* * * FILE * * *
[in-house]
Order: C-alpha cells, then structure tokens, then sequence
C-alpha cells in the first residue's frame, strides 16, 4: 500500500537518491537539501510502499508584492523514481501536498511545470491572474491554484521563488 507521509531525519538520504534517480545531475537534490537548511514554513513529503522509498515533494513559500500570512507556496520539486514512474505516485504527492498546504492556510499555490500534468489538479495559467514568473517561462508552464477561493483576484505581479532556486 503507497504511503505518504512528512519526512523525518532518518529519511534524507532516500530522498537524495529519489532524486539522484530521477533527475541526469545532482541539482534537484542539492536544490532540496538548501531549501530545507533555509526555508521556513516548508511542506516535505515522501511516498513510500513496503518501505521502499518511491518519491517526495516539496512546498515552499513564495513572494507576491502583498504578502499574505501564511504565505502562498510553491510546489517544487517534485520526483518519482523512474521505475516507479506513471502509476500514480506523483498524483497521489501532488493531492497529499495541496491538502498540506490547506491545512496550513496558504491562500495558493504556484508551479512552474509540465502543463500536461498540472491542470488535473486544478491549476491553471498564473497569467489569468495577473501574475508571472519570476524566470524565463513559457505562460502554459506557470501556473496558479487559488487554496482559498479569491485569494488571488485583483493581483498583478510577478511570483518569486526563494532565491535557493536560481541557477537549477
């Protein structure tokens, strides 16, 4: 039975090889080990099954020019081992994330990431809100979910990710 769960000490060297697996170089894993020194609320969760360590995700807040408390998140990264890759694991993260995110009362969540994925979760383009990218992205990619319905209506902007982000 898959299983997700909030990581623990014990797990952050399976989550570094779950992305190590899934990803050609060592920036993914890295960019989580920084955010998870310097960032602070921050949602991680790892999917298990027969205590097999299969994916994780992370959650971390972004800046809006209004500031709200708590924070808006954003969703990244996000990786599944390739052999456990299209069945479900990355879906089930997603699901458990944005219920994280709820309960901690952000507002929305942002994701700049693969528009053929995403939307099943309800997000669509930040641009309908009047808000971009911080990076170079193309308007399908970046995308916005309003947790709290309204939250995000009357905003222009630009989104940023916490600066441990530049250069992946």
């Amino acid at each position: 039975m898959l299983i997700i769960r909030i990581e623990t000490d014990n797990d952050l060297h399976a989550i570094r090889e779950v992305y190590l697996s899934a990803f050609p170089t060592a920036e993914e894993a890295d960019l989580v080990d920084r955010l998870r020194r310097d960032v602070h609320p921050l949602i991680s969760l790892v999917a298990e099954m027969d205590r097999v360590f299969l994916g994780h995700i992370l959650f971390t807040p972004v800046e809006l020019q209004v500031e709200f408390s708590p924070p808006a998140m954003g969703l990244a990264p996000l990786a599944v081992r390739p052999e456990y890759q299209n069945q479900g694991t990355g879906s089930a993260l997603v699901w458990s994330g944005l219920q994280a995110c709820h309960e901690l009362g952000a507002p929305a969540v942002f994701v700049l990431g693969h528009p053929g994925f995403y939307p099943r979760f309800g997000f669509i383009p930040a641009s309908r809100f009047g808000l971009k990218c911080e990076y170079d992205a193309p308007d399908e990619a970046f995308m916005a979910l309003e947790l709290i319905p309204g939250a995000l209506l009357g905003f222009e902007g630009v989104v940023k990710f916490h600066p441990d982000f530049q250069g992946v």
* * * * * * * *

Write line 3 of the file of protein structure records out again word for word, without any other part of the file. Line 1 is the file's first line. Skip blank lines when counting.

C-alpha cells in the first residue's frame, strides 16, 4: 500500500537518491537539501510502499508584492523514481501536498511545470491572474491554484521563488 507521509531525519538520504534517480545531475537534490537548511514554513513529503522509498515533494513559500500570512507556496520539486514512474505516485504527492498546504492556510499555490500534468489538479495559467514568473517561462508552464477561493483576484505581479532556486 503507497504511503505518504512528512519526512523525518532518518529519511534524507532516500530522498537524495529519489532524486539522484530521477533527475541526469545532482541539482534537484542539492536544490532540496538548501531549501530545507533555509526555508521556513516548508511542506516535505515522501511516498513510500513496503518501505521502499518511491518519491517526495516539496512546498515552499513564495513572494507576491502583498504578502499574505501564511504565505502562498510553491510546489517544487517534485520526483518519482523512474521505475516507479506513471502509476500514480506523483498524483497521489501532488493531492497529499495541496491538502498540506490547506491545512496550513496558504491562500495558493504556484508551479512552474509540465502543463500536461498540472491542470488535473486544478491549476491553471498564473497569467489569468495577473501574475508571472519570476524566470524565463513559457505562460502554459506557470501556473496558479487559488487554496482559498479569491485569494488571488485583483493581483498583478510577478511570483518569486526563494532565491535557493536560481541557477537549477